Look for the guy with a hammer
The old adage is that for someone with a hammer, everything looks like a nail.
It's a warning that people who are only good at one thing often believe that the one thing is the answer to every problem. And it's a good warning.
But what if you've decided that in fact, a hammer is exactly the tool that will solve your problem? My advice: hire a guy who only uses a hammer. Odds are, he's pretty good at it.
If you need cognitive behavioral therapy (the technique proven most effective for many conditions), don't go to a therapist who does six different kinds of therapy, as needed. Go to someone who has only one tool, but uses it beautifully.
Don't go to this person for advice about what sort of therapy you need. You need a generalist for that. Go to this person for her hammer.
If you want a piece of handmade furniture made with hand tools and hand finishes, get it from a craftsman who owns no power tools. And think twice before buying SEO services from a general purpose ad agency.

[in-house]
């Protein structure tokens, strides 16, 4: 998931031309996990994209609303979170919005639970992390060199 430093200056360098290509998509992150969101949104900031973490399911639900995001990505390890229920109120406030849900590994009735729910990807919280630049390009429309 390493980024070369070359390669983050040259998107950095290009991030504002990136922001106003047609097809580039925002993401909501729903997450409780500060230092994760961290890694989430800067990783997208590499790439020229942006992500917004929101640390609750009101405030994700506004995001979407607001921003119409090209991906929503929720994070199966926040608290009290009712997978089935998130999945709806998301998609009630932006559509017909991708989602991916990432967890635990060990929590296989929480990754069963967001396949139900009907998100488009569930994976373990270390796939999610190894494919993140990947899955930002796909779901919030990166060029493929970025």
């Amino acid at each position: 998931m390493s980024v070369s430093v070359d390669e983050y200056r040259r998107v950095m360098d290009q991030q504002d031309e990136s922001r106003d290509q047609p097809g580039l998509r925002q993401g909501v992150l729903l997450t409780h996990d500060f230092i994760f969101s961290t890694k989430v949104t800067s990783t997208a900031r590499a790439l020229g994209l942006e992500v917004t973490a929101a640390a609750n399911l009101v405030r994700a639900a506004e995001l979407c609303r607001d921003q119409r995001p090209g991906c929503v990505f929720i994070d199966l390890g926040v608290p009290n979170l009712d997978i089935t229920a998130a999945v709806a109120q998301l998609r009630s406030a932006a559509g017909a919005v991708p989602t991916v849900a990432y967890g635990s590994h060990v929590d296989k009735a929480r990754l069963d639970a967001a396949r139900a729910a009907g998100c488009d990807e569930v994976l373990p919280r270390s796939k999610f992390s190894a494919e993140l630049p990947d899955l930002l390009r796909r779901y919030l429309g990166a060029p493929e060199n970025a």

It sounds like I'm endorsing specialists, but that's not really what I'm doing. What I'm proposing is that when you're forced to choose (as opposed to mix or compromise) your tactics, it pressures you to make better stuff and to make better choices.
This is why the Journal's report that Google is flirting seriously with a big advertising buy is so troublesome. Once you start buying TV time, you just added another tool to your marketing belt. Now, plenty of your development and marketing team will say, "Oh, we'll just buy ads. People will use it!" Suddenly, you don't focus so much on building word of mouth and remarkability into your products, because now you can easily use TV to spackle over less remarkable products.
Bad news for an organization that's so good at one thing (building remarkable products that spread virally) to start pivoting into an area where they're likely to be not-so-good. This will lead to TV-friendly products that aren't viral, along with ads that aren't quite good enough to make them pop. By diversifying their toolset, they'll get less good at their core skill.
Choosing your marketing tactics drives the products you design just as much as the products you design choose your tactics. By having the discipline to run no TV ads, Google forces the organization to use the hammer they're really good at. More tools isn't always better.